This spring, a pair of blue jays built a nest on my back porch. My family watched with interest as the two birds laid eggs and dutifully cared for their young.
On April 7, the last of the four eggs hatched. And on April 25, the last of the four fledgling blue jays left the nest. In that short time, the baby birds went from being tiny, helpless, featherless things to the avian equivalent of teenagers—covered with feathers, leaving home, and learning to fly. And the visibly anxious mom and dad went from being brand-new parents to literal empty nesters—in just 18 days.
As parents of four kids ourselves, the parallels were not lost on my wife and I. 18 days seems like a ridiculously short time to have your kids in the home, but every human empty-nester I’ve met likes to point out how quickly 18 years goes by.
If we had only 18 days to raise our children, we would be sure to make the most of every second with them. But how are we stewarding our 18 years? Are we making the best use of that time (Ephesians 5:16) to train up our children and set them on the right path in life (Proverbs 22:6)?
The “Shot Clock”
John McGee has talked about the concept of a "parenting shot clock" and how it can be helpful in reminding you to make good use of the limited time you have with your kids.
In basketball, a shot clock counts down the time a team has left to shoot the ball at the basket. If they don’t attempt a shot during that time, they lose possession (and will eventually lose the game, if they consistently fail to take a shot).
As a parent, you have your own “shot clock” counting down the time until your kids leave the home. From the moment your child is born, you have about 6,575 days (give or take a leap day) until they turn 18. Of course, most kids don’t leave home the moment they turn 18, but even if their birthday falls early in the school year, you’ll still only have about 6,900 days before they either graduate or head off to college. (You can calculate the exact amount of time you have left with your child here.)
To keep you from wasting those days, McGee suggests imagining that there is a shot clock displayed above your child’s head. It is constantly counting down the time you have left with them. When you are reminded that you have limited time with your kids, it changes your perspective and your priorities. You want to make the most of that time and use it in meaningful ways.
Of course, you can’t do everything, and saying “Yes” to your kids means you will have to say “No” to other things. If you spend an hour reading books with your kids, building a LEGO spaceship with them, or studying the Bible so that you can share with them what you’ve learned—that’s an hour you can’t spend doing something else. Maybe it means you won’t win yard of the month in your neighborhood, or you won’t be up to date on the latest TV show everyone is chatting about. Maybe you’ll have to shut down your social media profiles, because you’re too busy making memories with your kids to worry about filtering and editing those memories to impress your friends.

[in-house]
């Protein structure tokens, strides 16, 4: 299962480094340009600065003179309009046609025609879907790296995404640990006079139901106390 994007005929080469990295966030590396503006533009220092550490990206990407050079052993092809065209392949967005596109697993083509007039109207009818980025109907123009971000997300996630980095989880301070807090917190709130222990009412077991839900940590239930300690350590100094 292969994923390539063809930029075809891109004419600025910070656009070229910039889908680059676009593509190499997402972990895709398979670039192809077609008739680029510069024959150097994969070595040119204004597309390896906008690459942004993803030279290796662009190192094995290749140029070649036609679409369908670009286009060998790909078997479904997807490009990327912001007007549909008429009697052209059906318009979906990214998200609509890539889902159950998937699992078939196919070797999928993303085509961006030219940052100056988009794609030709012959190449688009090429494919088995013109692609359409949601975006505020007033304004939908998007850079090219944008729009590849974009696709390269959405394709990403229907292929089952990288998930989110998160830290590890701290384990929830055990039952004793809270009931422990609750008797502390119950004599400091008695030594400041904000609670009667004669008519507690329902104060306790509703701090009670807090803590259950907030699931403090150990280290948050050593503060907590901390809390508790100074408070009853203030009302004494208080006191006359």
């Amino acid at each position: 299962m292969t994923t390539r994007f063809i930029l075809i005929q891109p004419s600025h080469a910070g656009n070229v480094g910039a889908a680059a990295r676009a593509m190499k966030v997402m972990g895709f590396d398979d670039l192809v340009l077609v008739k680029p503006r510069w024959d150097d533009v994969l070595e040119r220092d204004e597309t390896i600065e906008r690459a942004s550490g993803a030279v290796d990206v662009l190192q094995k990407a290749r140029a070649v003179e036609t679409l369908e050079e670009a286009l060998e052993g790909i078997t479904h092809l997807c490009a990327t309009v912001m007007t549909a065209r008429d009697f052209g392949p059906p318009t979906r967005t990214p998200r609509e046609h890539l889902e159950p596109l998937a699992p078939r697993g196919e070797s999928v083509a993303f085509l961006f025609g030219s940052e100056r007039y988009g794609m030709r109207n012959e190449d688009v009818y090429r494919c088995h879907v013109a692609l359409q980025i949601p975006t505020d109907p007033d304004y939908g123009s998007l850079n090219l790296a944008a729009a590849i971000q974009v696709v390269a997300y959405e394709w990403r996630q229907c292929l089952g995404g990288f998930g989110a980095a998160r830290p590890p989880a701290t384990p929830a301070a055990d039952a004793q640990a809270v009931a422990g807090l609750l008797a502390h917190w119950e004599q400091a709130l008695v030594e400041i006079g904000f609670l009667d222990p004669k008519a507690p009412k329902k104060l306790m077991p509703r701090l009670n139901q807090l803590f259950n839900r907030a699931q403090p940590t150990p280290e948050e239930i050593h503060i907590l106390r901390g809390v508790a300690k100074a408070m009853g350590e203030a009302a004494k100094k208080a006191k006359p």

You might even have to say “No” to some truly good things—and that’s OK, as long as you’re doing it in order to focus on even better things. Your family is your number one ministry opportunity, and it’s the only job that only you can do. No one else can be dad or mom to your kids (or be the husband or wife of your spouse). Set your priorities accordingly.
Making the Shot
How can you spend that time with your kids in meaningful ways?
At Watermark, we sometimes talk about a parenting framework of “model, train, pray, and trust.” You can disciple your kids by:
- Modeling your faith in how you live out your own life.
- Training them by teaching them truth from God’s Word.
- Praying for them (and with them) at all times.
- Trusting God with the outcome, no matter what.
As you can hopefully see, discipleship does not have to be complicated; it has a lot to do with just continually learning and growing in your own faith and passing that on to your children. It’s about being faithful yourself as you spend time with your kids.
Plus, all time with your kids can be meaningful. It’s been said that children spell love “T-I-M-E.” Children are notoriously bad at spelling, but you get the point. By spending time with your kids, you show them that they are loved. And feeling secure in a parent’s love can help children gain a better understanding of God’s love for them. Spending time with your kids also helps you get to know them better, so that you fully understand their unique personalities and know how to best teach them, correct them, and show your love to them.
After the Buzzer
Whether you have kids at home or not, each of us has a “shot clock” on our own lives. We don’t know what tomorrow holds (James 4:13-15), so we don’t know exactly how much time we have left. We do know that this life is relatively short, whereas eternity is really, really long. Use your days wisely (Psalm 90:12) by investing in things—in people—that will matter in eternity.
Want to become a better parent? We want to help. As part of Watermark’s effort to strengthen families, we are hosting an Uncommon Parenting Conference on November 10 – 11, 2023. You can learn more about the event and reserve your spot here.